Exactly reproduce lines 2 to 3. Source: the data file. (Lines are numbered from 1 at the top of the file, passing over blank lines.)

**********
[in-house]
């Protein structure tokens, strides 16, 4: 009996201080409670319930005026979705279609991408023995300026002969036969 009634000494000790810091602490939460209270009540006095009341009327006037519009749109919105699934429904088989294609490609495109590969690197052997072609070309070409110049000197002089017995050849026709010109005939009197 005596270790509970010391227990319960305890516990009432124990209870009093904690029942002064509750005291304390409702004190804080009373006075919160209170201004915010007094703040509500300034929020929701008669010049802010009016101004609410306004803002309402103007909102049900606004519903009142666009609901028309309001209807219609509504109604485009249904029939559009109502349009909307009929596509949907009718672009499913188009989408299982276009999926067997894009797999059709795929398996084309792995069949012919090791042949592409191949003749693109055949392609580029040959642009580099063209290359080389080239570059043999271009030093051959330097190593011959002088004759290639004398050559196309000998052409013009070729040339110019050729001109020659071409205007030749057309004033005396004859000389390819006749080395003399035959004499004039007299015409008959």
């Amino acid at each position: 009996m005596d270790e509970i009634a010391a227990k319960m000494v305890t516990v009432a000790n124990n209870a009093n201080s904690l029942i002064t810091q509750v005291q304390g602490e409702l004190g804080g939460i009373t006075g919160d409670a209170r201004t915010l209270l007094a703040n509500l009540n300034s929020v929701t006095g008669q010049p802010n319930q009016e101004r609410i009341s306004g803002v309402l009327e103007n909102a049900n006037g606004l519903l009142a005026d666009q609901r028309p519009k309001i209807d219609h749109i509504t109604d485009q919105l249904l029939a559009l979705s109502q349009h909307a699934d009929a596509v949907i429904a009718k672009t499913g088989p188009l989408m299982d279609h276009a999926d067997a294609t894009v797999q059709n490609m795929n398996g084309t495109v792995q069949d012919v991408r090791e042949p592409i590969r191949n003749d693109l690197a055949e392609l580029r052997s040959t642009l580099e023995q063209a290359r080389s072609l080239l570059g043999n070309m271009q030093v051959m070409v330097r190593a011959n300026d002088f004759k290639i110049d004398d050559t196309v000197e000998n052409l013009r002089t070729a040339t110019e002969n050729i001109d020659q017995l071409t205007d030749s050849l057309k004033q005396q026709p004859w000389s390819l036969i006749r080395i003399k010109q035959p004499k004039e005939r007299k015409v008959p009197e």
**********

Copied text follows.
């Protein structure tokens, strides 16, 4: 009996201080409670319930005026979705279609991408023995300026002969036969 009634000494000790810091602490939460209270009540006095009341009327006037519009749109919105699934429904088989294609490609495109590969690197052997072609070309070409110049000197002089017995050849026709010109005939009197 005596270790509970010391227990319960305890516990009432124990209870009093904690029942002064509750005291304390409702004190804080009373006075919160209170201004915010007094703040509500300034929020929701008669010049802010009016101004609410306004803002309402103007909102049900606004519903009142666009609901028309309001209807219609509504109604485009249904029939559009109502349009909307009929596509949907009718672009499913188009989408299982276009999926067997894009797999059709795929398996084309792995069949012919090791042949592409191949003749693109055949392609580029040959642009580099063209290359080389080239570059043999271009030093051959330097190593011959002088004759290639004398050559196309000998052409013009070729040339110019050729001109020659071409205007030749057309004033005396004859000389390819006749080395003399035959004499004039007299015409008959």
């Amino acid at each position: 009996m005596d270790e509970i009634a010391a227990k319960m000494v305890t516990v009432a000790n124990n209870a009093n201080s904690l029942i002064t810091q509750v005291q304390g602490e409702l004190g804080g939460i009373t006075g919160d409670a209170r201004t915010l209270l007094a703040n509500l009540n300034s929020v929701t006095g008669q010049p802010n319930q009016e101004r609410i009341s306004g803002v309402l009327e103007n909102a049900n006037g606004l519903l009142a005026d666009q609901r028309p519009k309001i209807d219609h749109i509504t109604d485009q919105l249904l029939a559009l979705s109502q349009h909307a699934d009929a596509v949907i429904a009718k672009t499913g088989p188009l989408m299982d279609h276009a999926d067997a294609t894009v797999q059709n490609m795929n398996g084309t495109v792995q069949d012919v991408r090791e042949p592409i590969r191949n003749d693109l690197a055949e392609l580029r052997s040959t642009l580099e023995q063209a290359r080389s072609l080239l570059g043999n070309m271009q030093v051959m070409v330097r190593a011959n300026d002088f004759k290639i110049d004398d050559t196309v000197e000998n052409l013009r002089t070729a040339t110019e002969n050729i001109d020659q017995l071409t205007d030749s050849l057309k004033q005396q026709p004859w000389s390819l036969i006749r080395i003399k010109q035959p004499k004039e005939r007299k015409v008959p009197e």